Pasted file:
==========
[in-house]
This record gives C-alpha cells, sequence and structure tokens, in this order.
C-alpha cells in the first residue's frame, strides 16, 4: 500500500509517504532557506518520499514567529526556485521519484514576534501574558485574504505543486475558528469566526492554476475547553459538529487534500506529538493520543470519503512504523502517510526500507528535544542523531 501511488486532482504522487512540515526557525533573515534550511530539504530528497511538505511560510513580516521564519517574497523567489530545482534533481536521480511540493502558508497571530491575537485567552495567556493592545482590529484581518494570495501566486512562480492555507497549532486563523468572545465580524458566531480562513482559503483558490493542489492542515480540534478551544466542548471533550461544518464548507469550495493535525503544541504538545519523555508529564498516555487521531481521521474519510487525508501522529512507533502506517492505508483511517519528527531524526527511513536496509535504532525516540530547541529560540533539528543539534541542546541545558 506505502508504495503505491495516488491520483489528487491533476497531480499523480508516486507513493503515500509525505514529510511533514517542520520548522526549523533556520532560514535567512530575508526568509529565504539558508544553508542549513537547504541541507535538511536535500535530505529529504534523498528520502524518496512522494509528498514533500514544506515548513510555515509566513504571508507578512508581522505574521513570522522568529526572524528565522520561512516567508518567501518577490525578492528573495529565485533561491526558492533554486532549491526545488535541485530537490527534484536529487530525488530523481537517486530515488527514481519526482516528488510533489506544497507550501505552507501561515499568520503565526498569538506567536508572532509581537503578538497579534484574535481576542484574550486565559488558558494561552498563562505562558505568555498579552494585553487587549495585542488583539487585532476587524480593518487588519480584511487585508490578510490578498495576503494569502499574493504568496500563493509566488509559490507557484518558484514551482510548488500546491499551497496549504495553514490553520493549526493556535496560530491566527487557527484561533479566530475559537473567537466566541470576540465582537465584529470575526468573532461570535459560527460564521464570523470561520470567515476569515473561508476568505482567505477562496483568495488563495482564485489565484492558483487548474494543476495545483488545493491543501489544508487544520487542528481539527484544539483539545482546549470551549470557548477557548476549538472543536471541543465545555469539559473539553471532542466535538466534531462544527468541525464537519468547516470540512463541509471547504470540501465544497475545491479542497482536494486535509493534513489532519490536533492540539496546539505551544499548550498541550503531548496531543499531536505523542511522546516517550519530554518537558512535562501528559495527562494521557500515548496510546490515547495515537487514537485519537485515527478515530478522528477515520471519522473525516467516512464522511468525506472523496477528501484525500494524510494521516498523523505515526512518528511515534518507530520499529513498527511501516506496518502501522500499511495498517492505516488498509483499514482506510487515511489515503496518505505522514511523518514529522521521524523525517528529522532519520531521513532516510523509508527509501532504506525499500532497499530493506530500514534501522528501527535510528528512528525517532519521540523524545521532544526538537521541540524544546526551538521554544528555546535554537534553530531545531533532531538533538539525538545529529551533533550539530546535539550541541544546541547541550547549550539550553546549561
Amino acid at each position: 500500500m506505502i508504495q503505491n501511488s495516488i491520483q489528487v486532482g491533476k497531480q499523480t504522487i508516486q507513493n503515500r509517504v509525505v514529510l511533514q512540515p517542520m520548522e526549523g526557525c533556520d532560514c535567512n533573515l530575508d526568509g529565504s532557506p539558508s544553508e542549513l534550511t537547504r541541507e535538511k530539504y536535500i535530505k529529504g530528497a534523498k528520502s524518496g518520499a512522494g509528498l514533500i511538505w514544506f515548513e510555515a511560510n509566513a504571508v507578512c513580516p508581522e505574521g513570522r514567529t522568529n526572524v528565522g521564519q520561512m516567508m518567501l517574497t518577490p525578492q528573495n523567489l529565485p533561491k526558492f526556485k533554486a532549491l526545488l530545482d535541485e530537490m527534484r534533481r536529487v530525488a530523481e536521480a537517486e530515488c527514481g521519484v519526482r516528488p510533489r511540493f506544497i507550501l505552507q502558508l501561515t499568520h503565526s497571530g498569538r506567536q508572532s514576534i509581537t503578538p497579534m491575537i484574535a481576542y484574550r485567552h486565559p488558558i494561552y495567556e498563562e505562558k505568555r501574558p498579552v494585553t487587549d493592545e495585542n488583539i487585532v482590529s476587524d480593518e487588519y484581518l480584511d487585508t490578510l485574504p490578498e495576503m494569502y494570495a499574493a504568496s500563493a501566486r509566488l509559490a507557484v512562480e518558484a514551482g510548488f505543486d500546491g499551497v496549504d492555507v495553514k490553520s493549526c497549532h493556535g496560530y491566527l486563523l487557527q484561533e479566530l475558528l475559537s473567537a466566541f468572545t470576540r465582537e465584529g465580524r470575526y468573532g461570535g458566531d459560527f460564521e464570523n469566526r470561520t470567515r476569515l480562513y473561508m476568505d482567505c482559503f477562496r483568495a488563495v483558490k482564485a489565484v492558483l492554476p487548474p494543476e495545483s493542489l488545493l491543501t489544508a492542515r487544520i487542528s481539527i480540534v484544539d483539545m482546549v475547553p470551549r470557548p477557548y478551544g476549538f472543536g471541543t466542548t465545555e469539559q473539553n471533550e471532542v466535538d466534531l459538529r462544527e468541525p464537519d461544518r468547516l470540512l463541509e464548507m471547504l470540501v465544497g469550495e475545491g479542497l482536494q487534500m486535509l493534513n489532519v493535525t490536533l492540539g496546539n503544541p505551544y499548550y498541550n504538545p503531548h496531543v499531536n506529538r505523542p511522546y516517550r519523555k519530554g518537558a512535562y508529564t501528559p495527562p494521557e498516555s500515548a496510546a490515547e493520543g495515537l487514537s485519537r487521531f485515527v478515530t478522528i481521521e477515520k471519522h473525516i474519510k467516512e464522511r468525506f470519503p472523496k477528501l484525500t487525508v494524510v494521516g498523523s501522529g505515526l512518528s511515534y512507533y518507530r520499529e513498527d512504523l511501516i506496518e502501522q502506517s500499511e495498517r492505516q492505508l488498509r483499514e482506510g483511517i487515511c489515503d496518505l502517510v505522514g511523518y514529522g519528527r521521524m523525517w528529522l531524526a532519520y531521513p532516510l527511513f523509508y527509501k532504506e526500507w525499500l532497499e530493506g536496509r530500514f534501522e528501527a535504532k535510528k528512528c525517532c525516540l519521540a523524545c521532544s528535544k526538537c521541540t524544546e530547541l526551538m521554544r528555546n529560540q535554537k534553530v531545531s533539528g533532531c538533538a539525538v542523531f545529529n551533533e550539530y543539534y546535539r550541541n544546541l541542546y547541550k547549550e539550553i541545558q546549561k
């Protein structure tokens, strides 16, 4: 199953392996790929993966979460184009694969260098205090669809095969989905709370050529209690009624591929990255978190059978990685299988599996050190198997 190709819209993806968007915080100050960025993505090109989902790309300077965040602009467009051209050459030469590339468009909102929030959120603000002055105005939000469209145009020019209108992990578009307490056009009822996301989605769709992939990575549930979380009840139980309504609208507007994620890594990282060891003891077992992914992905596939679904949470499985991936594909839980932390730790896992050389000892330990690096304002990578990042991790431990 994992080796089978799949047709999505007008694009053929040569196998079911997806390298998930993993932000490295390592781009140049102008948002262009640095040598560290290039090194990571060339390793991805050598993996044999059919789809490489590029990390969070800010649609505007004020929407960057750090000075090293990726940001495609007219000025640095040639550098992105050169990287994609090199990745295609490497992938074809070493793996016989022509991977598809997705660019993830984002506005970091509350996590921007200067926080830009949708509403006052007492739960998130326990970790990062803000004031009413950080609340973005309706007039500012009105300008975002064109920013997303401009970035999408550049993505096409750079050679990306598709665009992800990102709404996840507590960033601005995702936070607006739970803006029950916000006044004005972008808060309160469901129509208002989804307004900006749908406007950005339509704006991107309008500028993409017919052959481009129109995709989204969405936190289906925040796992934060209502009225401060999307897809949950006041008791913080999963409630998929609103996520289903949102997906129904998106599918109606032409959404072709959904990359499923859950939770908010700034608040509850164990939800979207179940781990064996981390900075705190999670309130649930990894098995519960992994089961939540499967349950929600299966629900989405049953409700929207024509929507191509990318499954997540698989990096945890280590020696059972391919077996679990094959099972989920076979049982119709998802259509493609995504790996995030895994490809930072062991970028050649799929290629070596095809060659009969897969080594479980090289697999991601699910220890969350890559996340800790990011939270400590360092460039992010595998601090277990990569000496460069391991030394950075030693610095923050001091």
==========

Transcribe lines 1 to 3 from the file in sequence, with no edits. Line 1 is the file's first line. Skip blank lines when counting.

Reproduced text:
[in-house]
This record gives C-alpha cells, sequence and structure tokens, in this order.
C-alpha cells in the first residue's frame, strides 16, 4: 500500500509517504532557506518520499514567529526556485521519484514576534501574558485574504505543486475558528469566526492554476475547553459538529487534500506529538493520543470519503512504523502517510526500507528535544542523531 501511488486532482504522487512540515526557525533573515534550511530539504530528497511538505511560510513580516521564519517574497523567489530545482534533481536521480511540493502558508497571530491575537485567552495567556493592545482590529484581518494570495501566486512562480492555507497549532486563523468572545465580524458566531480562513482559503483558490493542489492542515480540534478551544466542548471533550461544518464548507469550495493535525503544541504538545519523555508529564498516555487521531481521521474519510487525508501522529512507533502506517492505508483511517519528527531524526527511513536496509535504532525516540530547541529560540533539528543539534541542546541545558 506505502508504495503505491495516488491520483489528487491533476497531480499523480508516486507513493503515500509525505514529510511533514517542520520548522526549523533556520532560514535567512530575508526568509529565504539558508544553508542549513537547504541541507535538511536535500535530505529529504534523498528520502524518496512522494509528498514533500514544506515548513510555515509566513504571508507578512508581522505574521513570522522568529526572524528565522520561512516567508518567501518577490525578492528573495529565485533561491526558492533554486532549491526545488535541485530537490527534484536529487530525488530523481537517486530515488527514481519526482516528488510533489506544497507550501505552507501561515499568520503565526498569538506567536508572532509581537503578538497579534484574535481576542484574550486565559488558558494561552498563562505562558505568555498579552494585553487587549495585542488583539487585532476587524480593518487588519480584511487585508490578510490578498495576503494569502499574493504568496500563493509566488509559490507557484518558484514551482510548488500546491499551497496549504495553514490553520493549526493556535496560530491566527487557527484561533479566530475559537473567537466566541470576540465582537465584529470575526468573532461570535459560527460564521464570523470561520470567515476569515473561508476568505482567505477562496483568495488563495482564485489565484492558483487548474494543476495545483488545493491543501489544508487544520487542528481539527484544539483539545482546549470551549470557548477557548476549538472543536471541543465545555469539559473539553471532542466535538466534531462544527468541525464537519468547516470540512463541509471547504470540501465544497475545491479542497482536494486535509493534513489532519490536533492540539496546539505551544499548550498541550503531548496531543499531536505523542511522546516517550519530554518537558512535562501528559495527562494521557500515548496510546490515547495515537487514537485519537485515527478515530478522528477515520471519522473525516467516512464522511468525506472523496477528501484525500494524510494521516498523523505515526512518528511515534518507530520499529513498527511501516506496518502501522500499511495498517492505516488498509483499514482506510487515511489515503496518505505522514511523518514529522521521524523525517528529522532519520531521513532516510523509508527509501532504506525499500532497499530493506530500514534501522528501527535510528528512528525517532519521540523524545521532544526538537521541540524544546526551538521554544528555546535554537534553530531545531533532531538533538539525538545529529551533533550539530546535539550541541544546541547541550547549550539550553546549561